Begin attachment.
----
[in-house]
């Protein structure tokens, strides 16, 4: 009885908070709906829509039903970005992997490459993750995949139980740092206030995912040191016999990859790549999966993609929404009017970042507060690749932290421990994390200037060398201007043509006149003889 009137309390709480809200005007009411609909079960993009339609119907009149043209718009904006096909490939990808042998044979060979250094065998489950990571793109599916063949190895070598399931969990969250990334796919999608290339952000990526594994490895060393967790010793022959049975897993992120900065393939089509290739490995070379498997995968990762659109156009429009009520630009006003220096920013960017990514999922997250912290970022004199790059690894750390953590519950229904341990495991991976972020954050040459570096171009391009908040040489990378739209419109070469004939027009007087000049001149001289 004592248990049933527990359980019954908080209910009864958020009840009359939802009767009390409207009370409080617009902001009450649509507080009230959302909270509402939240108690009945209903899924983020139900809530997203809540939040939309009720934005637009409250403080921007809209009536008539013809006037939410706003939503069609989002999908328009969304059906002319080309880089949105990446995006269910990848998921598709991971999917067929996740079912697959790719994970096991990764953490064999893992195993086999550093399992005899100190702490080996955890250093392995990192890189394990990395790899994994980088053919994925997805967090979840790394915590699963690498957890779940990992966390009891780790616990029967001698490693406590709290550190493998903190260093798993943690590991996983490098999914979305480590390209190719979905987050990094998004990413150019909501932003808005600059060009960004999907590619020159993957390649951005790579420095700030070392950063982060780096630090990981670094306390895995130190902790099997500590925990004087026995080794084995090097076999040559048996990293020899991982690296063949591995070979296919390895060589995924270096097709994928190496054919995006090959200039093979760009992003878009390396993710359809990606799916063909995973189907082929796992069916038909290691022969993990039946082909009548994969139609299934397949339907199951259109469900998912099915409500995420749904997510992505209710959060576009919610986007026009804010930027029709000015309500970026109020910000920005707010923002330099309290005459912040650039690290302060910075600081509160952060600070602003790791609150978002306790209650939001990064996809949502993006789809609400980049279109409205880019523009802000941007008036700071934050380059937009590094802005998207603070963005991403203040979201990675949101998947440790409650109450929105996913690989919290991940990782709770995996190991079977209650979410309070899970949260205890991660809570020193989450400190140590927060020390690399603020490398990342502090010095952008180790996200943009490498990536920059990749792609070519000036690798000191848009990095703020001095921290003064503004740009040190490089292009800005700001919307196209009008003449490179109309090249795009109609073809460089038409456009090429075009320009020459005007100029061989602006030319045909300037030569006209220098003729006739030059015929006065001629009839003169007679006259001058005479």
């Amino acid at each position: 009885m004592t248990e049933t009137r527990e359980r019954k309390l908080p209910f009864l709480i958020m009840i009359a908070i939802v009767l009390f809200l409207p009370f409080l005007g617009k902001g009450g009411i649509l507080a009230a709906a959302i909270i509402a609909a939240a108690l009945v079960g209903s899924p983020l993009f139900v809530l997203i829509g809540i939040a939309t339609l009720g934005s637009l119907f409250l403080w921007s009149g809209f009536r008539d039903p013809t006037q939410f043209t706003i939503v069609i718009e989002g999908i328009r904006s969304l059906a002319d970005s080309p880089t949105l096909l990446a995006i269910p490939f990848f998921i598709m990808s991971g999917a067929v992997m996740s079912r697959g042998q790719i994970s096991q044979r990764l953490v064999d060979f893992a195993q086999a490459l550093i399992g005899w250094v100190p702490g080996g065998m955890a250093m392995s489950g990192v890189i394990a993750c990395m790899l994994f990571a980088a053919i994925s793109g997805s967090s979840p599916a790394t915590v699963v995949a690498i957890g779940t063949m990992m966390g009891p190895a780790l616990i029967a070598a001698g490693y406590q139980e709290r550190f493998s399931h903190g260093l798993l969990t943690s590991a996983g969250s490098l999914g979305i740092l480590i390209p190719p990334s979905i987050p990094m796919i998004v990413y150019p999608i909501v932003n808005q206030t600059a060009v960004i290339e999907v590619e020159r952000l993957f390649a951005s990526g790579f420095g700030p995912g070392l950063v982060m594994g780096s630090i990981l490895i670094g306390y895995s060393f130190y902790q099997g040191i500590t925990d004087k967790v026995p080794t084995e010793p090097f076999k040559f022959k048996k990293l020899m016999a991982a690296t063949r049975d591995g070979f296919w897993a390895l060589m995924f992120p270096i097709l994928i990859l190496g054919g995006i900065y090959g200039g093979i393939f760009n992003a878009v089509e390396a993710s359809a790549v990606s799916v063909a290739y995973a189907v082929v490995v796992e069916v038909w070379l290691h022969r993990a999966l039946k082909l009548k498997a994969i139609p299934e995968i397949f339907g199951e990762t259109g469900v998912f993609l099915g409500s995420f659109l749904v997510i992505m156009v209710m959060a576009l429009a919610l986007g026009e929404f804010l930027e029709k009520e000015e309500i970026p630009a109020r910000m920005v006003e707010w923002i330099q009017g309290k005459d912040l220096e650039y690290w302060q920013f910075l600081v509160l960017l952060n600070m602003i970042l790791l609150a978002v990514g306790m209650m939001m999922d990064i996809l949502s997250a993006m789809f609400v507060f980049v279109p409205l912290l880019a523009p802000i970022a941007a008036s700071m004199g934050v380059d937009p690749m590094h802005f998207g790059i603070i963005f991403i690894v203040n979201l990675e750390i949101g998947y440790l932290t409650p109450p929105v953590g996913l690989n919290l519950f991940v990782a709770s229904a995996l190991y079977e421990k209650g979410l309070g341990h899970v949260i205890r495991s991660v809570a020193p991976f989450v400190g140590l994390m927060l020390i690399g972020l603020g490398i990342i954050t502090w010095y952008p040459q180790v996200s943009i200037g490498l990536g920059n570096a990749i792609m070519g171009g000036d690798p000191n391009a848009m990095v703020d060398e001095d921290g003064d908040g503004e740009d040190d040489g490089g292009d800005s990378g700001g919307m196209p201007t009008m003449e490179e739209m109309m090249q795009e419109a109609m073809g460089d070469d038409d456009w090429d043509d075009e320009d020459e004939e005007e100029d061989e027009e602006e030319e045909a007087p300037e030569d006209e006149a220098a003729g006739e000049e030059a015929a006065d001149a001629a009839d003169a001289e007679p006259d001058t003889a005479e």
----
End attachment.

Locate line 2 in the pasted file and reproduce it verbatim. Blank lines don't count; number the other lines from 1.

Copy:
């Protein structure tokens, strides 16, 4: 009885908070709906829509039903970005992997490459993750995949139980740092206030995912040191016999990859790549999966993609929404009017970042507060690749932290421990994390200037060398201007043509006149003889 009137309390709480809200005007009411609909079960993009339609119907009149043209718009904006096909490939990808042998044979060979250094065998489950990571793109599916063949190895070598399931969990969250990334796919999608290339952000990526594994490895060393967790010793022959049975897993992120900065393939089509290739490995070379498997995968990762659109156009429009009520630009006003220096920013960017990514999922997250912290970022004199790059690894750390953590519950229904341990495991991976972020954050040459570096171009391009908040040489990378739209419109070469004939027009007087000049001149001289 004592248990049933527990359980019954908080209910009864958020009840009359939802009767009390409207009370409080617009902001009450649509507080009230959302909270509402939240108690009945209903899924983020139900809530997203809540939040939309009720934005637009409250403080921007809209009536008539013809006037939410706003939503069609989002999908328009969304059906002319080309880089949105990446995006269910990848998921598709991971999917067929996740079912697959790719994970096991990764953490064999893992195993086999550093399992005899100190702490080996955890250093392995990192890189394990990395790899994994980088053919994925997805967090979840790394915590699963690498957890779940990992966390009891780790616990029967001698490693406590709290550190493998903190260093798993943690590991996983490098999914979305480590390209190719979905987050990094998004990413150019909501932003808005600059060009960004999907590619020159993957390649951005790579420095700030070392950063982060780096630090990981670094306390895995130190902790099997500590925990004087026995080794084995090097076999040559048996990293020899991982690296063949591995070979296919390895060589995924270096097709994928190496054919995006090959200039093979760009992003878009390396993710359809990606799916063909995973189907082929796992069916038909290691022969993990039946082909009548994969139609299934397949339907199951259109469900998912099915409500995420749904997510992505209710959060576009919610986007026009804010930027029709000015309500970026109020910000920005707010923002330099309290005459912040650039690290302060910075600081509160952060600070602003790791609150978002306790209650939001990064996809949502993006789809609400980049279109409205880019523009802000941007008036700071934050380059937009590094802005998207603070963005991403203040979201990675949101998947440790409650109450929105996913690989919290991940990782709770995996190991079977209650979410309070899970949260205890991660809570020193989450400190140590927060020390690399603020490398990342502090010095952008180790996200943009490498990536920059990749792609070519000036690798000191848009990095703020001095921290003064503004740009040190490089292009800005700001919307196209009008003449490179109309090249795009109609073809460089038409456009090429075009320009020459005007100029061989602006030319045909300037030569006209220098003729006739030059015929006065001629009839003169007679006259001058005479």